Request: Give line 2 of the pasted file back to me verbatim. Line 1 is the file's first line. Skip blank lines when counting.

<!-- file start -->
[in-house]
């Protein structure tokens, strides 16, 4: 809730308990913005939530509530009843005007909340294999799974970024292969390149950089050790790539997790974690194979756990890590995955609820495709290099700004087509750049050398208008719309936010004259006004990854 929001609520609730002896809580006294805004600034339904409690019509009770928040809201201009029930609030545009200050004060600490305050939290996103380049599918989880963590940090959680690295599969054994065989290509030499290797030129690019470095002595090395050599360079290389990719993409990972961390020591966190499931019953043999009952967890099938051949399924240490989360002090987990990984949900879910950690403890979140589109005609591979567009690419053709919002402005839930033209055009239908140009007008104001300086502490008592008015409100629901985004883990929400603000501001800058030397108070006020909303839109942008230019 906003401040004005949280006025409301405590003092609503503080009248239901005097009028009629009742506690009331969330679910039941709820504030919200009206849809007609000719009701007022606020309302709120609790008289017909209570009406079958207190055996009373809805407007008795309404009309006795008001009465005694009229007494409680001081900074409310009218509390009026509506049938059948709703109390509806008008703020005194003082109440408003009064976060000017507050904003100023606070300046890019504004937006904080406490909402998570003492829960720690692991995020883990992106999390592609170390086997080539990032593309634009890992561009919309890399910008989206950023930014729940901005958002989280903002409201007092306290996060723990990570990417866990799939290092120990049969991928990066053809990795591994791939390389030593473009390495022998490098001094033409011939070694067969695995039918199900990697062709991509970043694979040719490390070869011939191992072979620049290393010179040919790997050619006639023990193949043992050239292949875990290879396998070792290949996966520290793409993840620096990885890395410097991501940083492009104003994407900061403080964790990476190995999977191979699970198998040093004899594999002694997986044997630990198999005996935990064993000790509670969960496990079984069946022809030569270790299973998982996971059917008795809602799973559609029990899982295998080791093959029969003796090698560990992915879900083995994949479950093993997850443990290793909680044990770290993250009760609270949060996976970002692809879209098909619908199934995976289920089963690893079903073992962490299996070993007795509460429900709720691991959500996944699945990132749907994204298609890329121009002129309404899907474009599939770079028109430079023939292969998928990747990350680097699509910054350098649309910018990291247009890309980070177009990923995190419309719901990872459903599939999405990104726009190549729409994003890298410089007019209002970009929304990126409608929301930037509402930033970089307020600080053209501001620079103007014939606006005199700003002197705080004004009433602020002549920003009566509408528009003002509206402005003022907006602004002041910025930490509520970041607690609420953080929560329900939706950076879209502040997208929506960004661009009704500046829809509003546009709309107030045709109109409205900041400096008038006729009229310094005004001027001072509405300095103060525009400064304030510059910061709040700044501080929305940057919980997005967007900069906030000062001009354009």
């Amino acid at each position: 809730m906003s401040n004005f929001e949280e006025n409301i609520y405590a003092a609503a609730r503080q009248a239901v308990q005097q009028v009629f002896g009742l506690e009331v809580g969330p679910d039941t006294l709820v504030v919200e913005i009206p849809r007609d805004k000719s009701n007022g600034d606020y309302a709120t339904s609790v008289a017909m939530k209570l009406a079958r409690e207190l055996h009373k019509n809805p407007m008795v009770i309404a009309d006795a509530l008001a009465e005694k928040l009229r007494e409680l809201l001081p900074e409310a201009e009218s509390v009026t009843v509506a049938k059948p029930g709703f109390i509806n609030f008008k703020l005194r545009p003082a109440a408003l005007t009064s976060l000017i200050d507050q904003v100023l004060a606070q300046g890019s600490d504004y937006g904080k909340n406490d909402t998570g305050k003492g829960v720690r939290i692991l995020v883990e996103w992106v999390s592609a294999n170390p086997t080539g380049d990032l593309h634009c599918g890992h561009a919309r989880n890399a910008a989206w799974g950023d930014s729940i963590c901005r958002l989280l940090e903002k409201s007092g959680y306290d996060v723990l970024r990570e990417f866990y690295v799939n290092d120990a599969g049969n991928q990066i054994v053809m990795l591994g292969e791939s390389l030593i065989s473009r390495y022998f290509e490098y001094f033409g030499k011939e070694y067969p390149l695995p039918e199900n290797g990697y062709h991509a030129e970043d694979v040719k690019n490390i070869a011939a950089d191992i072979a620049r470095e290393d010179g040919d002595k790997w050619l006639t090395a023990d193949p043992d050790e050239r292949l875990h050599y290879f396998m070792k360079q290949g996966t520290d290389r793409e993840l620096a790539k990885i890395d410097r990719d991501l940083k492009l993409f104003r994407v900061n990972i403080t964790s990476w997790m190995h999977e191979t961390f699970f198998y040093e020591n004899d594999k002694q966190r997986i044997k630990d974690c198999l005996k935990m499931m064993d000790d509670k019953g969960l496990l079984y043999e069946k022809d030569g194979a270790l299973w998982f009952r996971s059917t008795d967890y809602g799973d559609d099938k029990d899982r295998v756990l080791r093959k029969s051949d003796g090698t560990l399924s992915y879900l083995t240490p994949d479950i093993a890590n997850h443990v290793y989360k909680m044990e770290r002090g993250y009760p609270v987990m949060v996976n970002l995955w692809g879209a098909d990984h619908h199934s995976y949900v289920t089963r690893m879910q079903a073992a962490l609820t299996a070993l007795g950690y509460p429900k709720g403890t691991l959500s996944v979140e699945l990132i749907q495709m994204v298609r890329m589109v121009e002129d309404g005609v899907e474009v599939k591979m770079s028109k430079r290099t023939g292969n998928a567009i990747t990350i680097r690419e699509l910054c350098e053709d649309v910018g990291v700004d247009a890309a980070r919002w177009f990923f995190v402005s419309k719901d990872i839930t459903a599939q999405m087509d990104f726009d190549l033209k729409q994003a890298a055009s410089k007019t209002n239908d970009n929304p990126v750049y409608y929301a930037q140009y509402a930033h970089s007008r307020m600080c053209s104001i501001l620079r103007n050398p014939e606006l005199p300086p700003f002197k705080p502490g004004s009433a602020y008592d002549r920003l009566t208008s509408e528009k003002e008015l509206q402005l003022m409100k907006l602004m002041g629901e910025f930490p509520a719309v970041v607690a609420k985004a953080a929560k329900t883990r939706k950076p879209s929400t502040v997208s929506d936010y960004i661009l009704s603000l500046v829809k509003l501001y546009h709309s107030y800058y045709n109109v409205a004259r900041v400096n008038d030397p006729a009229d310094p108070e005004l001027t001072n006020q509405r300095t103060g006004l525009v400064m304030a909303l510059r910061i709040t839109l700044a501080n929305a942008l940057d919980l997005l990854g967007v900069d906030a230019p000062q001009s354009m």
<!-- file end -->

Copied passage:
């Protein structure tokens, strides 16, 4: 809730308990913005939530509530009843005007909340294999799974970024292969390149950089050790790539997790974690194979756990890590995955609820495709290099700004087509750049050398208008719309936010004259006004990854 929001609520609730002896809580006294805004600034339904409690019509009770928040809201201009029930609030545009200050004060600490305050939290996103380049599918989880963590940090959680690295599969054994065989290509030499290797030129690019470095002595090395050599360079290389990719993409990972961390020591966190499931019953043999009952967890099938051949399924240490989360002090987990990984949900879910950690403890979140589109005609591979567009690419053709919002402005839930033209055009239908140009007008104001300086502490008592008015409100629901985004883990929400603000501001800058030397108070006020909303839109942008230019 906003401040004005949280006025409301405590003092609503503080009248239901005097009028009629009742506690009331969330679910039941709820504030919200009206849809007609000719009701007022606020309302709120609790008289017909209570009406079958207190055996009373809805407007008795309404009309006795008001009465005694009229007494409680001081900074409310009218509390009026509506049938059948709703109390509806008008703020005194003082109440408003009064976060000017507050904003100023606070300046890019504004937006904080406490909402998570003492829960720690692991995020883990992106999390592609170390086997080539990032593309634009890992561009919309890399910008989206950023930014729940901005958002989280903002409201007092306290996060723990990570990417866990799939290092120990049969991928990066053809990795591994791939390389030593473009390495022998490098001094033409011939070694067969695995039918199900990697062709991509970043694979040719490390070869011939191992072979620049290393010179040919790997050619006639023990193949043992050239292949875990290879396998070792290949996966520290793409993840620096990885890395410097991501940083492009104003994407900061403080964790990476190995999977191979699970198998040093004899594999002694997986044997630990198999005996935990064993000790509670969960496990079984069946022809030569270790299973998982996971059917008795809602799973559609029990899982295998080791093959029969003796090698560990992915879900083995994949479950093993997850443990290793909680044990770290993250009760609270949060996976970002692809879209098909619908199934995976289920089963690893079903073992962490299996070993007795509460429900709720691991959500996944699945990132749907994204298609890329121009002129309404899907474009599939770079028109430079023939292969998928990747990350680097699509910054350098649309910018990291247009890309980070177009990923995190419309719901990872459903599939999405990104726009190549729409994003890298410089007019209002970009929304990126409608929301930037509402930033970089307020600080053209501001620079103007014939606006005199700003002197705080004004009433602020002549920003009566509408528009003002509206402005003022907006602004002041910025930490509520970041607690609420953080929560329900939706950076879209502040997208929506960004661009009704500046829809509003546009709309107030045709109109409205900041400096008038006729009229310094005004001027001072509405300095103060525009400064304030510059910061709040700044501080929305940057919980997005967007900069906030000062001009354009």